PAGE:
NOTE: While the newspaper indicated that the Path of the Horse offers therapy, we do not at this stage provide registered therapy services.
Trentham charity uses horses for mental health work
The Advocate By Rochelle Kirkham
Posted 10 December 2017
It’s been over one year since Trentham’s Dean Mighell started his not-for-profit Path of the Horse, and he says the experience has not only changed his life, but the lives of others.
Mr Mighell uses horses to help heal those struggling with mental health and well-being.
“You can have some really tough days,” Mr Mighell said.
“I deal with a lot of different clients; emergency service workers and soldiers to seven-year-old children with ADHD, autism and everyone in between.”
Mr Mighell’s journey in the area of mental health began in 2014, when he rode around Australia on a motorcycle to raise over $64,000 for Lifeline. Since then, he has studied at the Equine Psychotherapy Institute and has completed trauma training.
“The work some days is wonderful and some days it is really tough,” Mr Mighell said.
“You are hanging with clients who have been through a heck of a lot in their life and are still going through a lot in their life. Those days aren’t easy, but it is so rewarding when you are helping someone learn to manage PTSD or bring awareness to issues they have never really understood about themselves.”
People from around Victoria travel to Trentham to work with Mr Mighell at Path of the Horse.
Melbourne resident Jodie Bracken attends sessions with her eight-year-old autistic son Mitchell. Ms Bracken said it was beautiful to watch her son gain self-confidence.
“When he used to go to wash his hands at the mirror he always used to look down and not look at himself, but after a couple of sessions I have noticed he has started to look at himself in the mirror,” Ms Bracken said.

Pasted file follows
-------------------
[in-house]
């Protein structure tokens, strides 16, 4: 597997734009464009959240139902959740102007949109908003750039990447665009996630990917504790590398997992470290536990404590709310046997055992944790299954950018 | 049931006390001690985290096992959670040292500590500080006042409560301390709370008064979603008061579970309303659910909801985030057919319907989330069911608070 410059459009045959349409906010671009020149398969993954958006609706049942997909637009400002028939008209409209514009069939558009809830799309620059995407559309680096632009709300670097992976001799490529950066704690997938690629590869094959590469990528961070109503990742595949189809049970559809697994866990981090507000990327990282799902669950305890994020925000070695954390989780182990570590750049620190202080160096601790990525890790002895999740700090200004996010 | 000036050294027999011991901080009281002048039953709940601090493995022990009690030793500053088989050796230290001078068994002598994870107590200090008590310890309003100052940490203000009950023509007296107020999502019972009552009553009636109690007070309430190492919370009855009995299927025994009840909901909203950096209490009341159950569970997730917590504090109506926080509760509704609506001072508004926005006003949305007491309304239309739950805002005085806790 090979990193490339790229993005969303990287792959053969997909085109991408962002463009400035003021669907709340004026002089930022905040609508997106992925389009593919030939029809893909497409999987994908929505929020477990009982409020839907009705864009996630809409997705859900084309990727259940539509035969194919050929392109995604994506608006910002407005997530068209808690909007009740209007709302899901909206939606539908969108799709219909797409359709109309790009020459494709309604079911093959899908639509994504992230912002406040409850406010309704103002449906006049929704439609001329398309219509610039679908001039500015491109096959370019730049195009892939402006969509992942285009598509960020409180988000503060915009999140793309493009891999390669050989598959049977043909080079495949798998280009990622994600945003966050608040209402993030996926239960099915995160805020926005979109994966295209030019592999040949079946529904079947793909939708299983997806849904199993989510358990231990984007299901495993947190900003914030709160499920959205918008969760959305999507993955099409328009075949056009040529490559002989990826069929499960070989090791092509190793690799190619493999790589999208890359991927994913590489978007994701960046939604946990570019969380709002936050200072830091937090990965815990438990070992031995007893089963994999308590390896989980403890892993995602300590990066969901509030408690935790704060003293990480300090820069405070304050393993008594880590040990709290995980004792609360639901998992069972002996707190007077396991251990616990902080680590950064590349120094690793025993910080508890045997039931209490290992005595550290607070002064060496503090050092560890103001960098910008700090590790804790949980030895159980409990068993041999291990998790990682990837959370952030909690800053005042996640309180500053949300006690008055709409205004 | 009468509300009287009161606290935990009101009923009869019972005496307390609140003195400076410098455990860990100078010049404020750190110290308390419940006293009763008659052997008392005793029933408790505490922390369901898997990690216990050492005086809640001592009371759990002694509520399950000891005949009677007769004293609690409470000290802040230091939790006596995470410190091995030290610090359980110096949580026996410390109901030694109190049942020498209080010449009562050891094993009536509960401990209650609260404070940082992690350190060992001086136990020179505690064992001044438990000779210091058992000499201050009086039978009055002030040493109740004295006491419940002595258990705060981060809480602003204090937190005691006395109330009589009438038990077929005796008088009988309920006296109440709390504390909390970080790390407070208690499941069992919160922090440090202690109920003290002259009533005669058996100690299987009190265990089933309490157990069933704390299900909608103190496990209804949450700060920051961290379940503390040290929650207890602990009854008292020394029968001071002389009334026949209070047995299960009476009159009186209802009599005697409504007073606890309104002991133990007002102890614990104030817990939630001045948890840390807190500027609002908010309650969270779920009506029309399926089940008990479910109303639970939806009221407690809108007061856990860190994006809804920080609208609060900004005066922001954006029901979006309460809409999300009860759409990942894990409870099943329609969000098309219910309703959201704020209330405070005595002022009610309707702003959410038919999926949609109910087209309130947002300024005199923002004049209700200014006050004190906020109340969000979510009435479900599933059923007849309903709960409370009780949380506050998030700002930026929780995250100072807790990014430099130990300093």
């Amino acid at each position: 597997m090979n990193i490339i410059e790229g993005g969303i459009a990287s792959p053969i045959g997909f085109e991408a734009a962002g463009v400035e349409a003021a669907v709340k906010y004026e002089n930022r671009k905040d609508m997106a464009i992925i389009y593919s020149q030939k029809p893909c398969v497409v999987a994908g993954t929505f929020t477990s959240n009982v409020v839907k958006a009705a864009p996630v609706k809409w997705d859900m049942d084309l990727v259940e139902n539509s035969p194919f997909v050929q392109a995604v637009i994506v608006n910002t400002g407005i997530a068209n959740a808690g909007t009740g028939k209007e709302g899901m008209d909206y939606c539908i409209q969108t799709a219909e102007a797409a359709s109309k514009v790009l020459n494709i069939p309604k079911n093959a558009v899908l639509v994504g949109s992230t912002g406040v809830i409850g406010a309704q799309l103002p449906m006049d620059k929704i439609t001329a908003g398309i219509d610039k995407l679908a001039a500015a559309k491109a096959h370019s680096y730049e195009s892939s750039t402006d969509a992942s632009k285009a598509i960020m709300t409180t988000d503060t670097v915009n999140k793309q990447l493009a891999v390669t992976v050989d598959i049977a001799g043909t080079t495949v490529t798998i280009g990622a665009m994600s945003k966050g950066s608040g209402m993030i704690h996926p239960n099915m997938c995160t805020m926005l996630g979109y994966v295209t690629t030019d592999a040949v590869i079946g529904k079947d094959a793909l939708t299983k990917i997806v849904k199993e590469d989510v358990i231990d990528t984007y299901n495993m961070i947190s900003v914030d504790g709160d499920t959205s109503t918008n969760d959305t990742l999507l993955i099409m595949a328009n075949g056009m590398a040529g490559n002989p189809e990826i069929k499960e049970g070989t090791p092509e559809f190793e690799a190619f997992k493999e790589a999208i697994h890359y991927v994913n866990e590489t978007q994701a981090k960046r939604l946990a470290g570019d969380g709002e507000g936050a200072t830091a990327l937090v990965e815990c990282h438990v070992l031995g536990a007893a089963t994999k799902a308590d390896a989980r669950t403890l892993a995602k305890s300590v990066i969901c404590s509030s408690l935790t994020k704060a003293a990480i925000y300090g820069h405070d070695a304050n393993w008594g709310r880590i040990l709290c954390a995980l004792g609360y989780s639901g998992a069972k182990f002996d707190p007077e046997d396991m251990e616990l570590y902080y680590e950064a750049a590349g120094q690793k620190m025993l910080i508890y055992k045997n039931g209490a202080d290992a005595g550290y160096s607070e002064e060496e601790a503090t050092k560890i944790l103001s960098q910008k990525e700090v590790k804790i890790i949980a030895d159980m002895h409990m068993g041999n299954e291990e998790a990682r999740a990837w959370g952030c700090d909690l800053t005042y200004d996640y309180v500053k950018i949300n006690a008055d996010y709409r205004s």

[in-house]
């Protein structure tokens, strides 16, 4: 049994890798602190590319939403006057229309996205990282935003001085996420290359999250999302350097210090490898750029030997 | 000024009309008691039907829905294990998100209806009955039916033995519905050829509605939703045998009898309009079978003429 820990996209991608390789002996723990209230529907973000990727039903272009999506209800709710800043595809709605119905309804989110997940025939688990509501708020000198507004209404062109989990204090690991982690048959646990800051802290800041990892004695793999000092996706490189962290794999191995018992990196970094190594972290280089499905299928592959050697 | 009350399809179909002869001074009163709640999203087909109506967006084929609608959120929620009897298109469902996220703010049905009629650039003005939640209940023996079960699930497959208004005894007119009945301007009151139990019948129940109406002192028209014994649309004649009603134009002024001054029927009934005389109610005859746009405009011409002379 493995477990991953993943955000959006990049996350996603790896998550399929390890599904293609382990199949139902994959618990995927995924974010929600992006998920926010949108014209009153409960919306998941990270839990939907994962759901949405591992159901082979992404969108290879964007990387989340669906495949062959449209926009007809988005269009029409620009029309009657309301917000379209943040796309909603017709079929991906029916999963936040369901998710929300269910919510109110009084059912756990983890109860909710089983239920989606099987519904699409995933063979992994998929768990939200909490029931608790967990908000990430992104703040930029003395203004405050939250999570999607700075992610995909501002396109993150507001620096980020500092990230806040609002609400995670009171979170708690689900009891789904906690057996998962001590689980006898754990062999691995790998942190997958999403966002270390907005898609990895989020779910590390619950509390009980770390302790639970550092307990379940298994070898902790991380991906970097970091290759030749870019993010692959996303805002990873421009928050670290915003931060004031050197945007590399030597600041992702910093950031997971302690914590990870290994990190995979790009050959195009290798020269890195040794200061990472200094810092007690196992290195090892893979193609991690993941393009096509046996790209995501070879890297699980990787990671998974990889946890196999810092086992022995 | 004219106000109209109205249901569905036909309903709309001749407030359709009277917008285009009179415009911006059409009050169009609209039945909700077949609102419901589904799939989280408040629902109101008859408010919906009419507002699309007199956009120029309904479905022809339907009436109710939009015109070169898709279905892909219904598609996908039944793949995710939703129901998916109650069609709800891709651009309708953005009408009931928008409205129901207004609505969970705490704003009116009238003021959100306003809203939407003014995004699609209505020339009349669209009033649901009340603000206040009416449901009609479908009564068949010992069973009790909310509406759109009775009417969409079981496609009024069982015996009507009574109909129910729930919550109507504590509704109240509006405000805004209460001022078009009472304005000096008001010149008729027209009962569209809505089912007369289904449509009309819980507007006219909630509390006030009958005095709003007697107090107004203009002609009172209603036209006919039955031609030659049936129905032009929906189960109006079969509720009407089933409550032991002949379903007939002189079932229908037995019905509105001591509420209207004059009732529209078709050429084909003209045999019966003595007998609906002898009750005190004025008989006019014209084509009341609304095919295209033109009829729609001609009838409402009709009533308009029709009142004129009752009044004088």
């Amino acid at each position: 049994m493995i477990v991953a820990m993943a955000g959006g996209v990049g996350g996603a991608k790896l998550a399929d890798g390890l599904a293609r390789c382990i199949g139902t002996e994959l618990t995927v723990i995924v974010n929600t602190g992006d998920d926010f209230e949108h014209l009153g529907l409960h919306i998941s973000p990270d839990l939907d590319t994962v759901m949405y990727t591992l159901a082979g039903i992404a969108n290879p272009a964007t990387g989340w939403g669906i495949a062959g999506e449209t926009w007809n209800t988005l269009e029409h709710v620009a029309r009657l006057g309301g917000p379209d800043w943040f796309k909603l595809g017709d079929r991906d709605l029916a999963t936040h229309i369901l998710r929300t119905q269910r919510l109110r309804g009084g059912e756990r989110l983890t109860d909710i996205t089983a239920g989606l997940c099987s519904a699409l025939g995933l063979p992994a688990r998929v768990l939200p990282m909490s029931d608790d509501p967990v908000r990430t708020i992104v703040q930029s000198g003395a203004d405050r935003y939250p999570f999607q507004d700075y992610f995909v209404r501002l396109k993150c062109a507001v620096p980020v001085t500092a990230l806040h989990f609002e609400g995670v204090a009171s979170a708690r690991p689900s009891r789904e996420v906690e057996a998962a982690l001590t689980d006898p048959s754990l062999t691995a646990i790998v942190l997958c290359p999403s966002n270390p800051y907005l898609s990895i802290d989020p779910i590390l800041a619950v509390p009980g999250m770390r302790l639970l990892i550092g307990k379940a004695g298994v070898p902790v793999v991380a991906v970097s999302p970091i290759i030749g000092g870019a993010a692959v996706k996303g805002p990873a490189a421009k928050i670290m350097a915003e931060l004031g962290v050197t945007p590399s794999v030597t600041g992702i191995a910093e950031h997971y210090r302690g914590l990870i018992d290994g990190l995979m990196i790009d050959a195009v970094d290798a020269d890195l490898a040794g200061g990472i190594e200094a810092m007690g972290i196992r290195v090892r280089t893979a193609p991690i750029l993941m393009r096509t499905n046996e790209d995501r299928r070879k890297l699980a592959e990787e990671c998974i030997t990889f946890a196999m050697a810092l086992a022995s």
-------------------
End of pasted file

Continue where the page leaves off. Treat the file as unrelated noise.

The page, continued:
Mitchell struggles with self-regulation, anger and anxiety, but Ms Bracken said attending sessions with Mr Mighell has helped him share his feelings.
“To actually see your kid smiling and having a confidence boost is amazing,” Ms Bracken said.
Mr Mighell has recently worked with a mother and her 15-year-old daughter who were struggling with relationship issues and anxiety.
“I picked a couple of horses that I felt really suited exploring relationships… they’re extremely close – they are only two-and-a-half years old but they are inseparable,” Mr Mighell said.
“Horses model some amazing behaviour in terms of regulating their nervous systems. In the session, we then invite people to meet the horses, notice the interaction between them, and notice whether they are calm or not.
“Then we start to explore their feelings and welcome any feelings in a way that is safe and comfortable for them.
For most people that can be a very emotional thing and they say just being with the horse is a liberty and meeting them and patting them can be a really peaceful thing.”
Path of the Horses relies on sponsorship and funding to run. Visit http://www.pathofthehorse.com.au/ for more information.
CALM HORSES: Dean Mighell uses horses to help clients with mental health and well-being issues at his property in Trentham. Picture: Richard Ryan
Dean Mighell and Mitchell